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  • Finding funding for creative projects, part two: Ace the grant application
Finding funding for creative projects, part two: Ace the grant application
Written by
Summer Wood
April 2012
Written by
Summer Wood
April 2012

You’ve look deeply into your soul and determined your passion, your project, your commitment, and your readiness. (That was yesterday, in part one.) You’ve settled on a grant possibility that’s just right for you. Now what?

Examine the grant carefully.  WHAT DO THEY WANT? Become an expert on this. Read everything on the website; check out past recipients; make sure you understand the guidelines. Are you eligible? Is there a fee? The most frequent mistake is to ignore their rules. They really do seem to care about that stuff. Who knew?

Pay attention to deadlines.  Chart your calendar.  Plan ahead.  Break the process down into smaller objectives:  do you need references? Tax forms?  Give yourself plenty of time. Don’t wait for the last day. (I am trying to learn to take my own advice. This one is particularly difficult.)

Cultivate allies. You may need letters of references. In that case, be sure to be specific in your request, and give people an adequate length of time to respond. Be appreciative of any help others give you, and help others as you can. Be in it for the long haul.

Update and customize your resume. Make sure it’s formatted  appropriately for your field. Do they ask for a resume or for a CV? Don’t be shy about recording your accomplishments, and do proofread carefully for style and accuracy. A good-looking resume beats a head shot any day. Even with cleavage.

Formulate a budget. Do you need help with this? Ask a friend who’s good with financials. Don’t undercut yourself—you’ll betray your inexperience if you don’t account for reasonable expenses—but do be resourceful. Some grantors may request or require that you find outside sources help fund your project.

Tackle the application with confidence. Below are a few tips that will help you do that.

  • Answer the questions creatively, but stay within the confines of the form they provide.  Don’t step out of that form.  It undercuts your seriousness.
  • Write great sentences.  Use strong and exciting language, great first lines, and tell a story if you can.  Ask someone to read and critique for you.  Be impeccable. Know what they’re looking for, and let them know you know it.
  • Remember: real people, good people, are reading your answers. Treat them that way. Show them a good time, and be appreciative of the gift of their effort, concern, and money.
  • Use good hygiene. Don’t let your writing crawl up the side of the page. Don’t smudge the pages. Make sure your printer has sufficient ink. Use the font and size they request. Don’t be cute: no stickers, no baked goods, no pictures of your dog. (Well, maybe pictures of your dog.) NO! NO PICTURES OF YOUR DOG!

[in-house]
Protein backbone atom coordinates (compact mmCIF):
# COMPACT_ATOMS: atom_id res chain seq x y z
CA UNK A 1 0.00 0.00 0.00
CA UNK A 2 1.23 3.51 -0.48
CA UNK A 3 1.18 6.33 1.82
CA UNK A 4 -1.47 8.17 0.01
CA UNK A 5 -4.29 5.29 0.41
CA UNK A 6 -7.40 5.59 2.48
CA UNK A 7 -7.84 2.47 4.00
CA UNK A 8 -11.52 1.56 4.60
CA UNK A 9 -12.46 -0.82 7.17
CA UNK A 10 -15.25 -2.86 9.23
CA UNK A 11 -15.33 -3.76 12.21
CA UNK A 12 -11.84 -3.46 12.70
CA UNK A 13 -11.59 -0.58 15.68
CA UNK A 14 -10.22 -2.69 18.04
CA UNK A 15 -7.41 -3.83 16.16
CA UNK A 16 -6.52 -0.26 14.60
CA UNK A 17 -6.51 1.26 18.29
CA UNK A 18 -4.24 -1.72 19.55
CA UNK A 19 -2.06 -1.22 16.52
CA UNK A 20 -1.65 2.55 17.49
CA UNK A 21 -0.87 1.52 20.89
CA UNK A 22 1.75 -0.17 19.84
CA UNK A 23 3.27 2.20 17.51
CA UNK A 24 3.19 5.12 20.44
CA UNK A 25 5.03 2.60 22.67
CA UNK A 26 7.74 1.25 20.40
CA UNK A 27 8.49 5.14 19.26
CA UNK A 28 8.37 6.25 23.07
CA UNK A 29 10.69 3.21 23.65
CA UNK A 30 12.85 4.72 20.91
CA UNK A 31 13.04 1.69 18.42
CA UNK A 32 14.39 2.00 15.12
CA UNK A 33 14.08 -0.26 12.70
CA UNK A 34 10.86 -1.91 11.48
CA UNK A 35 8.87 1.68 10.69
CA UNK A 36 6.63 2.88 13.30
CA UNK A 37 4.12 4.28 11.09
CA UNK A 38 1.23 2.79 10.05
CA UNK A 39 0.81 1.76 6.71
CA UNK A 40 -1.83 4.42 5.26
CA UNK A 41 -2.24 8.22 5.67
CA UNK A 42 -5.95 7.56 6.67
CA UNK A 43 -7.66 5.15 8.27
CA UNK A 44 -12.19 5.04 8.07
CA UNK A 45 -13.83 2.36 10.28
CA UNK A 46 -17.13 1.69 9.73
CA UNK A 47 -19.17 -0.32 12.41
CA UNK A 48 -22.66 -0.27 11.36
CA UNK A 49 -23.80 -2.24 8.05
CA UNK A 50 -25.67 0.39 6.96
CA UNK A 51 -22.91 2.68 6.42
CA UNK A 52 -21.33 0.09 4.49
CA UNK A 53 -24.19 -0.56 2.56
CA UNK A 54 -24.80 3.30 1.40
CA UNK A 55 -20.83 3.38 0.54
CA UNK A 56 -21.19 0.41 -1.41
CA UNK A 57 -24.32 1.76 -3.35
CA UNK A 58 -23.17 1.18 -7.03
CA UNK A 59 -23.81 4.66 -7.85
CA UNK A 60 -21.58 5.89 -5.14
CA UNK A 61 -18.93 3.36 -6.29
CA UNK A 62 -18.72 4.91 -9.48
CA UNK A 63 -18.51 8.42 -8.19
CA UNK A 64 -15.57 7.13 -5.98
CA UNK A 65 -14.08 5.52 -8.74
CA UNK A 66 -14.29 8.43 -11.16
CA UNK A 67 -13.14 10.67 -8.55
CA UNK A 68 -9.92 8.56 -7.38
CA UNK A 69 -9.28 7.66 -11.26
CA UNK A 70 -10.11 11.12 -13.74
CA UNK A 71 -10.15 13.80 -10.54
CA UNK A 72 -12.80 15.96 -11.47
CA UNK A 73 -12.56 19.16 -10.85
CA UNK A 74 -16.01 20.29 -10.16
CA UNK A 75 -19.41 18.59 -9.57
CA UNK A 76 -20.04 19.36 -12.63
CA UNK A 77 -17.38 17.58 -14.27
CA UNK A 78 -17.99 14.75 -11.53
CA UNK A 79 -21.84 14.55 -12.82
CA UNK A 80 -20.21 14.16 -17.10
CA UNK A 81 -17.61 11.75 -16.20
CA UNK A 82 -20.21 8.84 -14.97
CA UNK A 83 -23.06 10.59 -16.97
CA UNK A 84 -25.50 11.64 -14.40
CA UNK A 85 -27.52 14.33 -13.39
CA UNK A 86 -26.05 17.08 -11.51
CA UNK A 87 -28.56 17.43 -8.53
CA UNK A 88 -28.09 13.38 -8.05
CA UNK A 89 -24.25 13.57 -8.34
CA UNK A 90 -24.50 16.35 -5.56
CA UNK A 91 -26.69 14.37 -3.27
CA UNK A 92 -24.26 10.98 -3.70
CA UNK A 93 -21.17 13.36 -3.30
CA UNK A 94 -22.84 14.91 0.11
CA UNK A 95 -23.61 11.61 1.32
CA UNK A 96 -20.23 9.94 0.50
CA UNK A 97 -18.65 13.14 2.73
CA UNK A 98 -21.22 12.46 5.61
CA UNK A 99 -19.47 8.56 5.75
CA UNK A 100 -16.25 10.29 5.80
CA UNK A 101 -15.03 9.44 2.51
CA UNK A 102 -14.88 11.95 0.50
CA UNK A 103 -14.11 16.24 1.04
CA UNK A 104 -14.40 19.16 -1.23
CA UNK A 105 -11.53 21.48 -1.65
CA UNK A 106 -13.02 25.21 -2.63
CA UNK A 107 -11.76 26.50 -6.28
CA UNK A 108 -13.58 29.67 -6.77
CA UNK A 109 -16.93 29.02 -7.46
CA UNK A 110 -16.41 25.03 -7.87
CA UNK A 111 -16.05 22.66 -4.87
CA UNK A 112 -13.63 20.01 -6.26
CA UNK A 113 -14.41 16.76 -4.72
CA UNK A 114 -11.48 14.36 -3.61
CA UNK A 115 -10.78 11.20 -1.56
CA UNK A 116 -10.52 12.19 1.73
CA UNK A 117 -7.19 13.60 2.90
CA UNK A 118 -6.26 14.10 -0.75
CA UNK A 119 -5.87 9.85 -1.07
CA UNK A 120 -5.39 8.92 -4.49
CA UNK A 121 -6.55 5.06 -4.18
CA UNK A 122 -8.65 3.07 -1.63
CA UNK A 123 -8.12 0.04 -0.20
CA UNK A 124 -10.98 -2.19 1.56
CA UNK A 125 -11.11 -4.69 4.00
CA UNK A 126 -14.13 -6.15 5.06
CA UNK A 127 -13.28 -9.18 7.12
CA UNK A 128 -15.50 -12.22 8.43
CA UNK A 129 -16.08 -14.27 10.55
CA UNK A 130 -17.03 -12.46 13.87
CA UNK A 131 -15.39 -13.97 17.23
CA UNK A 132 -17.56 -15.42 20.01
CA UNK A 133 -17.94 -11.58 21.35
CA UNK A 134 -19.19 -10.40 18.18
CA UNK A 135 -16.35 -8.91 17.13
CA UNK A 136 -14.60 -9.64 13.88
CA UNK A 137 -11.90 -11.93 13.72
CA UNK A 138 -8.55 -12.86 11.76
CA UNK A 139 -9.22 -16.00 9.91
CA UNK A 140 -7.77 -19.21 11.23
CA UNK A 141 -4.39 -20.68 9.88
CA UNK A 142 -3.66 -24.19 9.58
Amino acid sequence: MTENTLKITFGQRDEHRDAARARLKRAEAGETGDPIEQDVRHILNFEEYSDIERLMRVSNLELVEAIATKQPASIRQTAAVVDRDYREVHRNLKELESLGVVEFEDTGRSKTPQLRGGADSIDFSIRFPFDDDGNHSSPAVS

These people want to give you money.  Help them do it!

What’s the main thing? APPLY. You can’t win if you don’t try. (Thanks, Jennifer Simpson, for the reminder!)

A few more general ideas?

  • Plan strategically. A Room of Her Own Foundation requires that award recipients develop a “creative project plan.” It’s a good idea for anyone wanting to accomplish an ambitious creative project.
  • Find a coach or mentor. This might be a peer with whom you trade advice sessions. Commit out loud to someone who will ask you about your progress and applaud your success.
  • Do one thing every day to further your project aims. Value persistence, consistency, and affirmation by putting your butt in the chair.
  • Apply for a whole bunch of grants to counter your (natural) fear of rejection.  Consider residencies, contests, etc. Get good at failing. It makes success that much more sweet.
  • Give back. Need I say more?

Good luck!!!


SUMMER WOOD is grateful to have received grants from the Barbara Deming Memorial Fund, A Room of Her Own Foundation, and other philanthropic organizations. Her second novel, Raising Wrecker, was written with the help of the $50,000 Literary Gift of Freedom from AROHO, and is due out in paperback from Bloomsbury in September. Learn more about her atwww.summerwoodwrites.com

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  • Hope A. Perlman

    Thank you so much for posting. I'd never heard of AROHO. Now I'm going to apply!  

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    Congratulations on your win and your novel. I saw your work on the AROHO site. Wonderful!

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  • maggie brooke

    thank you for this. i have a grant application sitting on my desk.EXCELSIOR!

  • Gerry Wilson

    Such good advice, Summer! I wish I'd read this (and the previous post) a couple of months ago, before I wrote my first grant application. I'll file it away for future reference.

  • Susan Breen

    This is very inspiring. You make the process seem a little less daunting. Thanks!

  • Summer Wood

    Thanks so much, Clene! Wishing you all the best in your own pursuit of grants -- or whatever your next step is in your writing life.